Bryan Fischer of the American Family Association told listeners of his radio show on Thursday that the Nazi Party in Germany was formed in a Munich gay bar by “homosexual thugs.”
Fischer hosts a radio show popular with Republican presidential candidates such as Tim Pawlenty, Michele Bachmann, Herman Cain and Newt Gingrich, who have all appeared on the program in recent months. Meanwhile, Fischer’s comments about gays, Muslims and Nazis have drawn fire from watchdog groups who have called the AFA a hate group.
Last year on his radio show, Fischer said that Hitler utilized gay soldiers because “he could not get straight soldiers to be savage and brutal and vicious enough to carry out his orders.”
And appearing on Minnesota minister Bradlee Dean’s radio show in February, Fischer said, “You can really say the Nazi Party would not have been possible without the homosexuals in the Brownshirts.”
But on Thursday, Fischer said that he never claimed that gays were responsible for the Holocaust, just that they were responsible for the Nazi Party and all of its activities.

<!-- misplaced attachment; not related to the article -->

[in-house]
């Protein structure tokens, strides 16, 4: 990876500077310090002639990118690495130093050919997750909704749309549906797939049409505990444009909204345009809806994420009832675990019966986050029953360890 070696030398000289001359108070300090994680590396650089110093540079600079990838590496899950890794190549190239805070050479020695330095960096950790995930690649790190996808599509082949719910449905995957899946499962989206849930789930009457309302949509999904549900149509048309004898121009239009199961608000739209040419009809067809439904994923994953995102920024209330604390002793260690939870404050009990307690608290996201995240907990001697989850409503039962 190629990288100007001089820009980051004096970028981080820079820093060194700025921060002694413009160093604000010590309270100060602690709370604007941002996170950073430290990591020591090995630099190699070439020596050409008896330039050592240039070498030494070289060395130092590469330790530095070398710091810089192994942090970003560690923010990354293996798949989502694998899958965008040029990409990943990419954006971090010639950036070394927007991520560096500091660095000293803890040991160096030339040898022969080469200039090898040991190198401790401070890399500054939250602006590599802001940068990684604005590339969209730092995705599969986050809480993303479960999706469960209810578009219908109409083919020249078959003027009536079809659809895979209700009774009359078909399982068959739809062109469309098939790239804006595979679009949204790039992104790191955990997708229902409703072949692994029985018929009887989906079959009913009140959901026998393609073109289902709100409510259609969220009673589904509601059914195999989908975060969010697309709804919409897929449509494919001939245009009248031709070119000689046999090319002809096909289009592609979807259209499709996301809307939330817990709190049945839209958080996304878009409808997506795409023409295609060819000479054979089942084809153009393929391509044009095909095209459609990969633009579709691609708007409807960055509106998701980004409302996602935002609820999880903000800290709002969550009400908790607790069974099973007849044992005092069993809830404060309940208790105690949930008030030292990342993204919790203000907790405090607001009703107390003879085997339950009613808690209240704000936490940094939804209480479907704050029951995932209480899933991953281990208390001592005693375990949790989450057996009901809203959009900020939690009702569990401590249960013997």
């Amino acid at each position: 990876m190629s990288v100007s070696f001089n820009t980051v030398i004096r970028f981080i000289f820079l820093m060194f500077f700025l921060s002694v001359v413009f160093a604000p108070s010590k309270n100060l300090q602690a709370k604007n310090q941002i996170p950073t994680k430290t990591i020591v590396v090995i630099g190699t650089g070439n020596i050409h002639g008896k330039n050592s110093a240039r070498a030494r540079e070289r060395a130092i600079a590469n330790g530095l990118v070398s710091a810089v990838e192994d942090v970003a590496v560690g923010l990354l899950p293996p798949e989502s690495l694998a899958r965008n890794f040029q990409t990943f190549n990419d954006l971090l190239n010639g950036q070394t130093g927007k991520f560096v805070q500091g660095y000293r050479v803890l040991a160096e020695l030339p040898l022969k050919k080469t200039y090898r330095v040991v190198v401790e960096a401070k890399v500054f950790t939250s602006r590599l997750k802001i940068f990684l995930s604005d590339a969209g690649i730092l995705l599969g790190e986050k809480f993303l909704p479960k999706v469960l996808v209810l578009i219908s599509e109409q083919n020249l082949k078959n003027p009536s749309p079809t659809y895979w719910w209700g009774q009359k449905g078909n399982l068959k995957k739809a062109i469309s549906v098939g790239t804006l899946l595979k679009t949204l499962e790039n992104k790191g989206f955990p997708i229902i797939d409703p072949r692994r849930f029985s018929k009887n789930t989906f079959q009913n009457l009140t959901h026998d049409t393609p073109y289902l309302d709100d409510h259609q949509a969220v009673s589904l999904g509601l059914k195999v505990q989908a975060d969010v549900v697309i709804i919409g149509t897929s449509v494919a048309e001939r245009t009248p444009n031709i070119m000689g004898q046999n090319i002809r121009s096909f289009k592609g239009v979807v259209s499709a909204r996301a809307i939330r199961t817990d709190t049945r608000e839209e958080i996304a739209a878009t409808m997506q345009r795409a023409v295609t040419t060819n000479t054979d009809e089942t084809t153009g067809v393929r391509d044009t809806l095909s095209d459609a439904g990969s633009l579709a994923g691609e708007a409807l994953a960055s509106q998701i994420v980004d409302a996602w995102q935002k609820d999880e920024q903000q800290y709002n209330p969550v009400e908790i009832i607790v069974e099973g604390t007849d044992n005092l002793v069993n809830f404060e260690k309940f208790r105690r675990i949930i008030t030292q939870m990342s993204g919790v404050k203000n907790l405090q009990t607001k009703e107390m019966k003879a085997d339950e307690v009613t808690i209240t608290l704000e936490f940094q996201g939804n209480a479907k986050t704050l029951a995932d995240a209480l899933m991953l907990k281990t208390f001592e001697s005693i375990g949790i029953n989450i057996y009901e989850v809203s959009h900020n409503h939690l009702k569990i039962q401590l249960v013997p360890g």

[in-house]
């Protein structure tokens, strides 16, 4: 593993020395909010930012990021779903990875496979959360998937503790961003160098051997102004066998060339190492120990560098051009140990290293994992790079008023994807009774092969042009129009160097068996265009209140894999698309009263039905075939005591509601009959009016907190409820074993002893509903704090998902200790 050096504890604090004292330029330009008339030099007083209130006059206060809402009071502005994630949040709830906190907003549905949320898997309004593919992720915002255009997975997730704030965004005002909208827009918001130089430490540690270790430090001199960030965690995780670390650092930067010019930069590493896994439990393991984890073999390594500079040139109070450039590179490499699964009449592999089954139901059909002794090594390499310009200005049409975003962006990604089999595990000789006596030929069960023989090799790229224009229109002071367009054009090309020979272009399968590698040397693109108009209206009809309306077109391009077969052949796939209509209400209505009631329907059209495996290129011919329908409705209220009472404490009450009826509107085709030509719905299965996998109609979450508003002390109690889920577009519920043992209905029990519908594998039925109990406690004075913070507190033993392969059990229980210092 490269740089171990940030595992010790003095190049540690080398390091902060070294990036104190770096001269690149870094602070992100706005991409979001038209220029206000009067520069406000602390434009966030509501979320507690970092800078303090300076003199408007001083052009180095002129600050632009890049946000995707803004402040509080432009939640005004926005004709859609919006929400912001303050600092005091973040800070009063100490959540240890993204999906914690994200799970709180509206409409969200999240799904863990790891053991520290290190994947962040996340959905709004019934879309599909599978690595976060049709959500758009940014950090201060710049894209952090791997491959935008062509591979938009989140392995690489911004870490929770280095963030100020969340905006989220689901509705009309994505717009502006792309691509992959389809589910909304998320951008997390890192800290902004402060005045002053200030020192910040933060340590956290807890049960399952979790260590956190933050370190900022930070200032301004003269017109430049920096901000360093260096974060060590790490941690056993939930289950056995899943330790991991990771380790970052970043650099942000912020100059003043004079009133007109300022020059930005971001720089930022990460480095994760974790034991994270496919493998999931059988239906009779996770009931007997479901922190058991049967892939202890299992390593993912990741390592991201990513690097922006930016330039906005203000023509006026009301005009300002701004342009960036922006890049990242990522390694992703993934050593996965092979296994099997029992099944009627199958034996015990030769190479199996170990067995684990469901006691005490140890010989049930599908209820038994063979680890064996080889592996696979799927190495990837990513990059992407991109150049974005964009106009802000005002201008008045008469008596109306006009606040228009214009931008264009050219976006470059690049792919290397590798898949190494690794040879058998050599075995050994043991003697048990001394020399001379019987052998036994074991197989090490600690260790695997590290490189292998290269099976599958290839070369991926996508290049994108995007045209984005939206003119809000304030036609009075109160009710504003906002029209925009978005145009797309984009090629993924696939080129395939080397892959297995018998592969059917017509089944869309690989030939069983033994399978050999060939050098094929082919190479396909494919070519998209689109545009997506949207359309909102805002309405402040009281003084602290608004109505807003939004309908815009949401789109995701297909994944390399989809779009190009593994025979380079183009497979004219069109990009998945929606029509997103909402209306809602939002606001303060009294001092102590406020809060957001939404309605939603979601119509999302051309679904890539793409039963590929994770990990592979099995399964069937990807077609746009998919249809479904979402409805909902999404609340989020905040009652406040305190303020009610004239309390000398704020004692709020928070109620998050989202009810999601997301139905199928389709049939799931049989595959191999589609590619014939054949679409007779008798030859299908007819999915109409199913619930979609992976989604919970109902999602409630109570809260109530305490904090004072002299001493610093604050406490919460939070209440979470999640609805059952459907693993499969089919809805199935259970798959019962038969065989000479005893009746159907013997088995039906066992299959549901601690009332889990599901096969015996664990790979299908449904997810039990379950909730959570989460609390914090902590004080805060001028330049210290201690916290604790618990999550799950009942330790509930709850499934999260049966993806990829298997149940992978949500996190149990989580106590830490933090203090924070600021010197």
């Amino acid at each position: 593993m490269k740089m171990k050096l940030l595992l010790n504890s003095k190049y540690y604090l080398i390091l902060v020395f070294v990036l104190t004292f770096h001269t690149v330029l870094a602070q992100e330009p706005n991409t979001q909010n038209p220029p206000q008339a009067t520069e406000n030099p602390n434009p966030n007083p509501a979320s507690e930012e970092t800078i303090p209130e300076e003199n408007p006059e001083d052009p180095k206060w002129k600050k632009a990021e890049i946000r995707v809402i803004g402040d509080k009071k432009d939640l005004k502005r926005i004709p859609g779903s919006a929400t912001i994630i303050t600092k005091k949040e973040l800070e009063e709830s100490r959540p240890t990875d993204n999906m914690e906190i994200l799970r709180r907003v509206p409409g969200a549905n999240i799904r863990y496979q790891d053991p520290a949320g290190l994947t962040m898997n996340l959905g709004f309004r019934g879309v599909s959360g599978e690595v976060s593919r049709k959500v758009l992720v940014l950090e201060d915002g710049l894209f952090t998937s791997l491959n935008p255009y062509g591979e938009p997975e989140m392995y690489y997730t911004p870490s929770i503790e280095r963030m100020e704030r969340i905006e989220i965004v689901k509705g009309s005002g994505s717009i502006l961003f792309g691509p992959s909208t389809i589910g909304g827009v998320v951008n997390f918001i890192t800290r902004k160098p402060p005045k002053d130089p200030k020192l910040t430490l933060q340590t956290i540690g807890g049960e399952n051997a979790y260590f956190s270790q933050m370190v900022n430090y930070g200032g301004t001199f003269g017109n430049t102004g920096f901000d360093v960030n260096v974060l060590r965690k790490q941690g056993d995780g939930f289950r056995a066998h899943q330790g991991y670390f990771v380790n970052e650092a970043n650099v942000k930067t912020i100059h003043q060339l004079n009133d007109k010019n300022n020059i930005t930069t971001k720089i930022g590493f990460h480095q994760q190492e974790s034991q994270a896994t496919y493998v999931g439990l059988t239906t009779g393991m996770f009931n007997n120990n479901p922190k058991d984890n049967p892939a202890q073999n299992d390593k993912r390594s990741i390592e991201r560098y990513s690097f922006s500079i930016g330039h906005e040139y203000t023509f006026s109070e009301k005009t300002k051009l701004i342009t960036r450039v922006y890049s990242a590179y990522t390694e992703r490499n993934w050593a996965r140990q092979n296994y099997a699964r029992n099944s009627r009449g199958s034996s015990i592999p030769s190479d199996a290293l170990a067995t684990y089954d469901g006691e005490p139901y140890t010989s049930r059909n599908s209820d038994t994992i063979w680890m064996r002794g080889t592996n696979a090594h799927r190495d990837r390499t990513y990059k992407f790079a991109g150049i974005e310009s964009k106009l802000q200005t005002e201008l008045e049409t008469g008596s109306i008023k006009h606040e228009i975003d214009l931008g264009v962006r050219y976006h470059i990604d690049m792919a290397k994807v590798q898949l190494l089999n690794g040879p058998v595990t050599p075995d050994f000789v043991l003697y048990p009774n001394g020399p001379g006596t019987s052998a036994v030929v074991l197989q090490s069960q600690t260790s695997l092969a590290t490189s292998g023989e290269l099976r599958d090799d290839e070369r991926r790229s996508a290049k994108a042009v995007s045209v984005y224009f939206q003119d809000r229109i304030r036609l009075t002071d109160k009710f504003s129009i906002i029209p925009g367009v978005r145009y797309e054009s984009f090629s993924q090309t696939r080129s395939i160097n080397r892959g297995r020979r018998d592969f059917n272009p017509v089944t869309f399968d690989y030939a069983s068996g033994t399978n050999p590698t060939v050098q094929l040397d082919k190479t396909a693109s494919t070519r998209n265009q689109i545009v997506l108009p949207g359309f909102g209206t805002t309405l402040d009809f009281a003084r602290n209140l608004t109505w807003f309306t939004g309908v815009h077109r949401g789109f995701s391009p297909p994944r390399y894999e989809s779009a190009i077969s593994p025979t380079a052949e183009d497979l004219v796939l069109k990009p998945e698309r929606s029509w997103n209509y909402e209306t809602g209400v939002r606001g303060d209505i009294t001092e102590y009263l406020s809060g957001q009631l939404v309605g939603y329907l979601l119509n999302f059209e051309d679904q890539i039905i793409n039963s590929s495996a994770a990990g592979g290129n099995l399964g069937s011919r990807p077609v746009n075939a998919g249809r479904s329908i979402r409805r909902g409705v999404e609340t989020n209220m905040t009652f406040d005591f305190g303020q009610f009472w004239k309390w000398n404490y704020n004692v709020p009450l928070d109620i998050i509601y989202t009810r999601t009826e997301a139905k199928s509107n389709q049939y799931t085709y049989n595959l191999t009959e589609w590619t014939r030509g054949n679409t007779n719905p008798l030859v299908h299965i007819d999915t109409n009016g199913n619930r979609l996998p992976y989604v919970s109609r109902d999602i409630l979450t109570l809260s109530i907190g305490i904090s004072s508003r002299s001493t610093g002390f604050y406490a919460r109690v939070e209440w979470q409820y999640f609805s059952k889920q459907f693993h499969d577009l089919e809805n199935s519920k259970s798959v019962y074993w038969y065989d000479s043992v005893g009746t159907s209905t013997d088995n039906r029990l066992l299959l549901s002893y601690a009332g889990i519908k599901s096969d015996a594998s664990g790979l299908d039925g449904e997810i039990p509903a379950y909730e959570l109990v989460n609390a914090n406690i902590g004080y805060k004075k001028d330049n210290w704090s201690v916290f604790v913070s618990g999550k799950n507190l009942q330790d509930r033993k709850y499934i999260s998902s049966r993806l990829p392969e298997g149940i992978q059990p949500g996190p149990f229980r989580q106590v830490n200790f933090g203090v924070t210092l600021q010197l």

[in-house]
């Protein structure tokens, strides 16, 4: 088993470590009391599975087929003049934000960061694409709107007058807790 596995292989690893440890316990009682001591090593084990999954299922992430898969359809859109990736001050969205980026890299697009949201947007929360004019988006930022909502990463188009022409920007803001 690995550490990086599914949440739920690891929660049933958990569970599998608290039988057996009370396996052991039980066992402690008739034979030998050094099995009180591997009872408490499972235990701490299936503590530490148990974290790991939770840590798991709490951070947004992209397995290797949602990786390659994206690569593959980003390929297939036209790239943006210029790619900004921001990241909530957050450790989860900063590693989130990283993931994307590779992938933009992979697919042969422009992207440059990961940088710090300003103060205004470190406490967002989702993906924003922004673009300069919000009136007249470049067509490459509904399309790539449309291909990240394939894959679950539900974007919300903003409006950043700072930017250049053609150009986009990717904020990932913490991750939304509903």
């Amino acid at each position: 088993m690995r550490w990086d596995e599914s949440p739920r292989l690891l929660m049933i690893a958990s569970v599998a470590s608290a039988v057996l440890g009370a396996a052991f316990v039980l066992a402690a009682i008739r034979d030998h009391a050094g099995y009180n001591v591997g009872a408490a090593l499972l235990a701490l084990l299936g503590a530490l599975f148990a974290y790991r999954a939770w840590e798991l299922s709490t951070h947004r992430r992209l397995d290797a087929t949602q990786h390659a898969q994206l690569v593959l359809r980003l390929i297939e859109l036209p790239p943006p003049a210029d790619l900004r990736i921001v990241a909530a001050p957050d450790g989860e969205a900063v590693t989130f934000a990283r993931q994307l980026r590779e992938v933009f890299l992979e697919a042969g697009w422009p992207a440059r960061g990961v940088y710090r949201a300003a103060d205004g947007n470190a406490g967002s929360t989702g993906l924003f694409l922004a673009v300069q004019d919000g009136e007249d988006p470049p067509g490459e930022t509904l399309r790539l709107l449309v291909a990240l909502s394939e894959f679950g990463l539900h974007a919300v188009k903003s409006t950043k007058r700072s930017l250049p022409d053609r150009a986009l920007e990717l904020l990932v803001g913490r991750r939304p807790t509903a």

They say that I make the contention that gays caused the Holocaust. This is wrong. I have been very clear in my writings and everything I’ve said that the Nazi Party is responsible for the Holocaust.
But how did the Nazi Party come into being? The Nazi Party, ladies and gentlemen, was formed in a gay bar in Munich. And historians agree that Hitler’s earliest enforcers – the Stormtroopers, the Brownshirts – were almost, without exception, homosexuals. So it was homosexual thugs that helped Hitler to form the Nazi Party.
In other words: no homosexual thugs, no homosexual Brownshirts, no homosexual Stormtroopers; NO NAZI PARTY!
The Southern Poverty Law Center has listed the American Family Association as an anti-gay hate group in part because of Fischer’s statements and called him “arguably America’s champion of publicly peddled hate.”
AFA is teaming up with Texas Gov. Rick Perry in co-hosting an event titled “The Response: A Call to Prayer for a Nation in Crisis,” to be held at Reliant Stadium in Houston. An increasing number of religious and LGBT-advocacy groups have condemned the event for religious exclusivity and potential violations of church-state separation, in addition to the involvement of AFA, as the Texas Independent reports.